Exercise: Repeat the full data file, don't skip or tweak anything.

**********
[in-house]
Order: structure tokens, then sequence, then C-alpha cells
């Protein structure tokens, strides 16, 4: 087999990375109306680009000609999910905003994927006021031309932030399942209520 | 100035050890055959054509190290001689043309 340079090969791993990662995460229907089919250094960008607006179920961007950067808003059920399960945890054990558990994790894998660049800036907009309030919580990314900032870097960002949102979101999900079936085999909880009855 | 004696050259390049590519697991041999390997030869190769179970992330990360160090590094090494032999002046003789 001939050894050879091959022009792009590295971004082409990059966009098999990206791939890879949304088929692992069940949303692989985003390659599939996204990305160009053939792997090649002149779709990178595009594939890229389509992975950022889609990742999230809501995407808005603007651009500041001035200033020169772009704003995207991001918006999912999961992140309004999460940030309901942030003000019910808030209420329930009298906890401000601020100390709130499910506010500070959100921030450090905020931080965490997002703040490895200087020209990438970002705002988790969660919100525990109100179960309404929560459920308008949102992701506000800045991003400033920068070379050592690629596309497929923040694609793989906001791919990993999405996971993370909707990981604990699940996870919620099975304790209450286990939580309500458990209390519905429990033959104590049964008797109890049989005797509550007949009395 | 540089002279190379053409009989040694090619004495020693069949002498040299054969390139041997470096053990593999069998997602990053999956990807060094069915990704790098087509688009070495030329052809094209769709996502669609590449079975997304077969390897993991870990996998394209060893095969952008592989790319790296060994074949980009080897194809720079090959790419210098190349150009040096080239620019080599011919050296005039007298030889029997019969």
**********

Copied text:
[in-house]
Order: structure tokens, then sequence, then C-alpha cells
């Protein structure tokens, strides 16, 4: 087999990375109306680009000609999910905003994927006021031309932030399942209520 | 100035050890055959054509190290001689043309 340079090969791993990662995460229907089919250094960008607006179920961007950067808003059920399960945890054990558990994790894998660049800036907009309030919580990314900032870097960002949102979101999900079936085999909880009855 | 004696050259390049590519697991041999390997030869190769179970992330990360160090590094090494032999002046003789 001939050894050879091959022009792009590295971004082409990059966009098999990206791939890879949304088929692992069940949303692989985003390659599939996204990305160009053939792997090649002149779709990178595009594939890229389509992975950022889609990742999230809501995407808005603007651009500041001035200033020169772009704003995207991001918006999912999961992140309004999460940030309901942030003000019910808030209420329930009298906890401000601020100390709130499910506010500070959100921030450090905020931080965490997002703040490895200087020209990438970002705002988790969660919100525990109100179960309404929560459920308008949102992701506000800045991003400033920068070379050592690629596309497929923040694609793989906001791919990993999405996971993370909707990981604990699940996870919620099975304790209450286990939580309500458990209390519905429990033959104590049964008797109890049989005797509550007949009395 | 540089002279190379053409009989040694090619004495020693069949002498040299054969390139041997470096053990593999069998997602990053999956990807060094069915990704790098087509688009070495030329052809094209769709996502669609590449079975997304077969390897993991870990996998394209060893095969952008592989790319790296060994074949980009080897194809720079090959790419210098190349150009040096080239620019080599011919050296005039007298030889029997019969």